This is Brandon.
When he was younger, he “started running with the wrong kids.”
At 16 years old, school wasn’t a priority and his entire friend group was in their 20s. He was using and selling drugs, fighting a lot, and justified it to himself because his friends all did it, too. He came and went as he saw fit and did whatever he wanted.
One day, his mom picked him up from school for a “probation meeting.” She was actually bringing him home to two transporters who were taking him to a correctional school in the middle of the desert in Nevada. Every freedom Brandon had enjoyed quickly became a distant memory.
Surprisingly, he excelled at the correctional school. He applied himself to his work and graduated after only nine months from a program that often lasted more than a year for other students.
When he got back from the correctional school, Brandon did everything he could to separate from his past decisions to be successful in school and in life. He succeeded as he finished his schooling, connected to a new community of friends, went on to marry his wife, and manage his own business.
Recently, he realized something was missing. He and his wife have struggled to find a place where they truly connect.
“There was a hole. It was an emotional gap that we couldn’t bridge.”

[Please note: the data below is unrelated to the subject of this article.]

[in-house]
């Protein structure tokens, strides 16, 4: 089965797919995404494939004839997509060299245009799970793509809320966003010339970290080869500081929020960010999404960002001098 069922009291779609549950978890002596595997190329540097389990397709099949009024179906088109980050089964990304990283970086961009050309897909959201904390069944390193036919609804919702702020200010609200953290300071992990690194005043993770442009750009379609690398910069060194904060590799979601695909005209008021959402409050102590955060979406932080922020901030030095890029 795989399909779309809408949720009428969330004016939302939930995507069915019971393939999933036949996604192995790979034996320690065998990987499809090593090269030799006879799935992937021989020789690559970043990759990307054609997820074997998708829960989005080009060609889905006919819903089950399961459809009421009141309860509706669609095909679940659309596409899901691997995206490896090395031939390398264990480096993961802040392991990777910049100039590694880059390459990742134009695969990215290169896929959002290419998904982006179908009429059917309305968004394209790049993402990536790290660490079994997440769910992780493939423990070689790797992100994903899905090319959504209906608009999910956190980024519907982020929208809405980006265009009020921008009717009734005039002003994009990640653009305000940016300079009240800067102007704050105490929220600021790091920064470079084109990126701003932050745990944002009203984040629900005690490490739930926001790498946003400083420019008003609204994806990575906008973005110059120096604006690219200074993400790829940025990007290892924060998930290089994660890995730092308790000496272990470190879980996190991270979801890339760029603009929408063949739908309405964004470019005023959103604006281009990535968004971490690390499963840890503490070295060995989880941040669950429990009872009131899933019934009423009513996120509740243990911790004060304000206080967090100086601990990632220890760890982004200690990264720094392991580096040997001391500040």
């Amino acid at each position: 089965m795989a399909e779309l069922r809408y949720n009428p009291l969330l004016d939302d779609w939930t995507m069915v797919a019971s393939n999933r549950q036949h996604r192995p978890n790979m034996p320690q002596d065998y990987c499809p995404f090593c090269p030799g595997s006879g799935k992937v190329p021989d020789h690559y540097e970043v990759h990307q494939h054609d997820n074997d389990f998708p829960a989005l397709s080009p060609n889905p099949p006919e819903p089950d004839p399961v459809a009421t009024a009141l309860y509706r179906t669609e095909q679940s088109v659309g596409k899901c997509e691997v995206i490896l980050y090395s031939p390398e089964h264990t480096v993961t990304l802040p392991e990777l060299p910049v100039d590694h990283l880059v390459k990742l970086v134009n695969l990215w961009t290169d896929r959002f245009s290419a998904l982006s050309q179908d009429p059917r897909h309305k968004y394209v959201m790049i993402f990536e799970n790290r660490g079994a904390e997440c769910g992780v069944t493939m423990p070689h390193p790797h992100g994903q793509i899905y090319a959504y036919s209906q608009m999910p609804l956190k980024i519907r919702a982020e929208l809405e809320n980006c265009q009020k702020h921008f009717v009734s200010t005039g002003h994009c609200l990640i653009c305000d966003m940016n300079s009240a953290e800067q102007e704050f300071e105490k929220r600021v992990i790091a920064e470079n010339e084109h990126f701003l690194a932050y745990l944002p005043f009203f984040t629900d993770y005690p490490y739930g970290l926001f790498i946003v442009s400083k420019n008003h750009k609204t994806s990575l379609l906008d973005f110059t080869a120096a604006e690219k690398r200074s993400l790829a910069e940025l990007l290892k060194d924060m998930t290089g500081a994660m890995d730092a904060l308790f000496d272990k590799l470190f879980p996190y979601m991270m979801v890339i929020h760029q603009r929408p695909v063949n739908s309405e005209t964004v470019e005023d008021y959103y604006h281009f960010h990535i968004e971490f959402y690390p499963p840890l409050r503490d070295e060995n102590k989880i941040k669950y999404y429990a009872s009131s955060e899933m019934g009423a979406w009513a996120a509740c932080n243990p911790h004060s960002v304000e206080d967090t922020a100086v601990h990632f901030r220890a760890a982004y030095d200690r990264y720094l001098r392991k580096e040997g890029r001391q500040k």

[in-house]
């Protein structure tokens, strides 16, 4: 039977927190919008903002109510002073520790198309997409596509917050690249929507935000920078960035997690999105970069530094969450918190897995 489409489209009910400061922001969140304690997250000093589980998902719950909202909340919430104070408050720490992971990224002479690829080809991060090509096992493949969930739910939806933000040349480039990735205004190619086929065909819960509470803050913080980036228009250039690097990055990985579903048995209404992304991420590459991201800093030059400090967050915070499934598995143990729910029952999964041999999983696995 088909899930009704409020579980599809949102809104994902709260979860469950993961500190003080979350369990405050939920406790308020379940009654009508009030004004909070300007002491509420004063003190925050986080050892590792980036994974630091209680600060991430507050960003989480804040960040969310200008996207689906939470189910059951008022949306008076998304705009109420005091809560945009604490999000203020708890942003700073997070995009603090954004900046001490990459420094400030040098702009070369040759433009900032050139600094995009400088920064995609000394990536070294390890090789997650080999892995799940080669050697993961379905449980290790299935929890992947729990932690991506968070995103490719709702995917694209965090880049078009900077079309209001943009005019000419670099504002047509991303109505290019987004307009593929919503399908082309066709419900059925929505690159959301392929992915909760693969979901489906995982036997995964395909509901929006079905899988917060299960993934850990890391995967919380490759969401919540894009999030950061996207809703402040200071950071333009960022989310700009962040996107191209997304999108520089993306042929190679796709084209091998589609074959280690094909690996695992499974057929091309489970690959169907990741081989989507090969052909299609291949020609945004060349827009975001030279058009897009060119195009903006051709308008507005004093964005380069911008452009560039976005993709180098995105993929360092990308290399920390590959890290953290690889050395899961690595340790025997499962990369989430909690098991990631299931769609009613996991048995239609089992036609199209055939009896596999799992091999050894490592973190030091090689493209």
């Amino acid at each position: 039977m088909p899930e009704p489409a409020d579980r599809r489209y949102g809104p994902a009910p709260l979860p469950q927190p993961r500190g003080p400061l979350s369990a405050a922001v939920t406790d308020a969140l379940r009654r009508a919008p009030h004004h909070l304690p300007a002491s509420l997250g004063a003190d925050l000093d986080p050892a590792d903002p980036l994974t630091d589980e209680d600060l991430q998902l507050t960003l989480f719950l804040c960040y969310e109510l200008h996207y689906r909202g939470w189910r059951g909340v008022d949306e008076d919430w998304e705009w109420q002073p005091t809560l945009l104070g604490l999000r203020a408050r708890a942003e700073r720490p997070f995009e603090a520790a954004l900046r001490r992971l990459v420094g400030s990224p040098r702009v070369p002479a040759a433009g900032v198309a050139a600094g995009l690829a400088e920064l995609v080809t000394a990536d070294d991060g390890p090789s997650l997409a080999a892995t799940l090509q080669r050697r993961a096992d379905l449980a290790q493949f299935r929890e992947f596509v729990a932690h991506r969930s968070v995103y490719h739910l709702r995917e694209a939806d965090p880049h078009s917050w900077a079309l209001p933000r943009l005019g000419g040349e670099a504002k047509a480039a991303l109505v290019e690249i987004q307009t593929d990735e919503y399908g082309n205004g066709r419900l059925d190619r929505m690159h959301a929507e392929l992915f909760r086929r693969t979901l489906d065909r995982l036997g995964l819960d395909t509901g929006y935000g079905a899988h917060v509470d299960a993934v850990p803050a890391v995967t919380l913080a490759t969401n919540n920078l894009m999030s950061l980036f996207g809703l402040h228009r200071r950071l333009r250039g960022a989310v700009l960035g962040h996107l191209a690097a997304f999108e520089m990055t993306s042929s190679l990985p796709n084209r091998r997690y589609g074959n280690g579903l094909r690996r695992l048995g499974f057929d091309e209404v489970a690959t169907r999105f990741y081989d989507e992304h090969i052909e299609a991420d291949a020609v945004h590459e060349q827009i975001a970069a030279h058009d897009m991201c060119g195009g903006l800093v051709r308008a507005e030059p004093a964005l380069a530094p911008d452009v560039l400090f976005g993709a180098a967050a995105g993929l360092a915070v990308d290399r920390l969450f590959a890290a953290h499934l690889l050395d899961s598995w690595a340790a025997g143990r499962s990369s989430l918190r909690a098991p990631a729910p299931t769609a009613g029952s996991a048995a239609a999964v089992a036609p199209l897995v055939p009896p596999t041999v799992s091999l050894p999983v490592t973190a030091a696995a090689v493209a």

When they first started coming to Real Life, they were surprised by what they saw.
“On my first Sunday, the pastor got on stage with gauges in. My second week, the pastor had a beard down to his chest. We started thinking, this place is for us.”
They were most moved when Paule and Rachel came to the hospital after their child was born and prayed with them. Since then, they have been participating in full force. He started working with students to help them fundraise for high school camp, and he started mentoring a student who is working their way through military school.
Brandon wants to help students learn what he learned without all the heartache he experienced. He is so glad to be connected to a community where he is part of something bigger.
Today, at 25 years old, he is happily married and a father. He looks forward to raising his kid in a better community than he grew up in and mentoring students in life outside of school.